Is Playground Equipment Dangerous to Your Children?Feb 8, 2017
Playgrounds May Be Dangerous to Children
According to the Consumer Product Safety Commission (CPSC) some 200,000 children receive treatment in hospital emergency rooms nationwide each year for playground related injuries. Worse, approximately 15 children die as a result of playground injuries yearly. Typically, injuries result from falls and deaths are usually the result of strangulation, the CPSC reports.
Many of the parks and playgrounds in New York City present hazards for the children that play at these playgrounds year-round. In fact, research conducted in New York City found that playgrounds with zip codes in lower income areas experience increased rates of maintenance-related hazards when compared to playgrounds located in areas where the residents had higher incomes. Some of the dangers that were present involved rusty play equipment, damaged fall surfaces, and a great deal of trash. Public playgrounds do have applicable industry standards; however, no federal regulations exist for playgrounds, according to The Morning Journal.
Some 45 percent of playground injuries are considered to be severe, such as:
- Broken bones
- Internal injuries
Approximately 75 percent of all nonfatal injuries associated with playground equipment occur on public playgrounds that are located at daycare centers and schools. In just one decade, 147 children under the age of 15 died from playground equipment injuries. About half-56 percent-some 82 children died due to strangulation. Another 20 percent or 31 children died in falls. The significant cost tied to these types of injuries in one year for children's playground-related injuries for children under the age of 15 cost about $1.2 billion, notes The Morning Journal.
The personal injury attorneys at Parker Waichman LLP have years of experience representing clients in accident lawsuits. The firm continues to offer free legal consultations to individuals with questions about filing a lawsuit.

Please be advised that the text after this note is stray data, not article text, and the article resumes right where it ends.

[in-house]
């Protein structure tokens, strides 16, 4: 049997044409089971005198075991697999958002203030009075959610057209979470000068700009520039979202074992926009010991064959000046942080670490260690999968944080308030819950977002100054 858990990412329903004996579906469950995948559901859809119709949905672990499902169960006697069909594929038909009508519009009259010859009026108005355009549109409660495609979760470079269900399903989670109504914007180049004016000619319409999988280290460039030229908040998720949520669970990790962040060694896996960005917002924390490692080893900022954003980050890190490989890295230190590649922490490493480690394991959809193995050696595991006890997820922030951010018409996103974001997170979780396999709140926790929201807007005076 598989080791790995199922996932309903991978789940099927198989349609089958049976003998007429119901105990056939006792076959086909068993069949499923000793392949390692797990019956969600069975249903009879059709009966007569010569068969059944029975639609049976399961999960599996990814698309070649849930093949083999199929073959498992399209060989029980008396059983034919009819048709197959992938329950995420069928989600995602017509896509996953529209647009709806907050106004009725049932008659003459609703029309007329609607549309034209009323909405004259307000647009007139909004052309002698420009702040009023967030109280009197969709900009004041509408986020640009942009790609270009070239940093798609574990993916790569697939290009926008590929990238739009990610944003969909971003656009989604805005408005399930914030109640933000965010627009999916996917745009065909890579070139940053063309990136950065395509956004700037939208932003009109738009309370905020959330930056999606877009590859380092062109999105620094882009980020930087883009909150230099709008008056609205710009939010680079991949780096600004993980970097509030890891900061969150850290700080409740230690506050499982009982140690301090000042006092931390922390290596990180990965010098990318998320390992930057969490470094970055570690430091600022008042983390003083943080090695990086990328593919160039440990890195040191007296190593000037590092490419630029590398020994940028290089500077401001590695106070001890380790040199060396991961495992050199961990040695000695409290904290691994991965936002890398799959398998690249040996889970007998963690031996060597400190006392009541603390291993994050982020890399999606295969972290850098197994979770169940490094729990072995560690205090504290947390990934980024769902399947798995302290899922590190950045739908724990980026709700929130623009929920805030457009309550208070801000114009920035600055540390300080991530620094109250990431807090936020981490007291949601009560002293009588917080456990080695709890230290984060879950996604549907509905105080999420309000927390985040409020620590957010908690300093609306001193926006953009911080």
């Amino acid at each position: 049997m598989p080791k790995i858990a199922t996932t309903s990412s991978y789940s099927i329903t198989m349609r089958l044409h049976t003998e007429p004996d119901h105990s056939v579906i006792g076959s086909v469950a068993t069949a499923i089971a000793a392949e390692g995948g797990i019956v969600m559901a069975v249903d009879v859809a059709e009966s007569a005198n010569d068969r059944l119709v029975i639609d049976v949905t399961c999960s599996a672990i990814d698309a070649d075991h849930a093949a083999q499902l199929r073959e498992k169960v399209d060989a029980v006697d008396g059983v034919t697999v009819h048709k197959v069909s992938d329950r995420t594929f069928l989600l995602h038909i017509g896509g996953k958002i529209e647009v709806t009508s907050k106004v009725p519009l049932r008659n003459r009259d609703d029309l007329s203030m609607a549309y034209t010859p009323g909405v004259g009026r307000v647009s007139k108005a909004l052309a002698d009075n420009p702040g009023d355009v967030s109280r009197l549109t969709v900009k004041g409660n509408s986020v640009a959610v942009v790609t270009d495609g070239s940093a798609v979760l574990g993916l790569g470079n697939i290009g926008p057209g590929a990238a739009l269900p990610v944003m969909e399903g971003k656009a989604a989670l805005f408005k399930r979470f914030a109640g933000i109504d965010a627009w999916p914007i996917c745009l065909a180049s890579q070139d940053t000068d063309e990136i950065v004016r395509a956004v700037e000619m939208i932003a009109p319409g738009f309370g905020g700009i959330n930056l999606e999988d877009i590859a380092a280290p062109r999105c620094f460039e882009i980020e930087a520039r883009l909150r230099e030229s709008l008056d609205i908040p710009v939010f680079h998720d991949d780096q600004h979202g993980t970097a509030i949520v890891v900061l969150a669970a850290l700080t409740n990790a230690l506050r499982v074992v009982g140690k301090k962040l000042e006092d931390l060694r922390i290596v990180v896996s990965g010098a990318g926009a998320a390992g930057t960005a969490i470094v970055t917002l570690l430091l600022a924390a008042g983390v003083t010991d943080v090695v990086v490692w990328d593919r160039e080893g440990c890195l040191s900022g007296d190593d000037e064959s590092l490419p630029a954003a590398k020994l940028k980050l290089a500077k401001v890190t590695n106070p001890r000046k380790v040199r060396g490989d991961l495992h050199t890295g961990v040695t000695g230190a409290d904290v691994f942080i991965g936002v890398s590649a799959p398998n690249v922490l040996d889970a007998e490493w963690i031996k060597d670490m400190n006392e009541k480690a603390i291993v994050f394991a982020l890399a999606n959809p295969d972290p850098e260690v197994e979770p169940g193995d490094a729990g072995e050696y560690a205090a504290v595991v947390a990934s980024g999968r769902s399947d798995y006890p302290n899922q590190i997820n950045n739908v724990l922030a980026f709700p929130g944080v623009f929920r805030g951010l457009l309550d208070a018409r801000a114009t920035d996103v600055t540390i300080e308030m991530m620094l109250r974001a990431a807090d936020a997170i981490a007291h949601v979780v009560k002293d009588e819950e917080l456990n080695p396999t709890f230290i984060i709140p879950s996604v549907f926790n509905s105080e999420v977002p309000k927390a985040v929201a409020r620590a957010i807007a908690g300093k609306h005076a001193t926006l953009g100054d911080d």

What to Look for in a Playground
MorningJournal.com notes that the traditional, so-called "old-school" playgrounds that were outfitted with blacktops and metal equipment may no longer be used in most neighborhoods today; however, there are a good number of hazards to look out for when selecting equipment for homes or to be aware of elsewhere to ensure safe play.
The CPSC complied a safety list for parents to follow for their children playing on playgrounds:
MorningJournal notes that thermal burns present serious dangers, even on equipment that is made of nonmetal surfaces and burns and injuries may occur when a parent holds a child on their laps on a slide. A study found that 14 percent of pediatric leg fractures occurred in this way. For example, a child's shoe sole may stick to the slide on the way down while the adult's weight and momentum continues.
Experts also say that play structure height and the depth of fill materials underneath should be considered. "The amount of loose fill needed depends on the height of your equipment," said CPSC spokeswoman Nikki Fleming. She added that surfacing depth recommendations may be found in the 2006 Outdoor Home Playground Safety Handbook. Industry standards apply to public playgrounds and the handbook includes the latest safety standard information and tips, Ms. Fleming said, noting that this information has been adopted by many municipalities, according to MorningJournal.
"Many public schools and day cares are required to use shock-absorbing materials under playground equipment, but these requirements vary by state and municipality," Ms. Fleming said. CPSC has recommended impact-attenuating surfacing under playground equipment as far back as the early 1980s. The commission does not maintain a list of products that rate well for safety, but does provide information about recalls and product-related playground incidents in its Safer Products Database, at saferproducts.gov.
National Safety Council (NSC.com) indicated how dangerous the playgrounds of decades ago were with all components were made of metal and slides would become so hot they would burn skin off thigh. NSC.com also noted that children would fly off spinning equipment or play 10 feet in the air on monkey bars to fall on very hard earth or concrete. Although playgrounds are no longer manufactured in this way, a recent U.S. Centers for Disease Control and Prevention (CDC) study indicates that emergency departments still see more than 20,000 children ages 14 and younger for playground-related traumatic brain injury annually.
Filing a Playground Equipment Lawsuit
If you or someone you know is interested in filing a personal injury lawsuit, contact the personal injury attorneys at Parker Waichman today. For more information, call 1-800-YOURLAWYER (1-800-968-7529).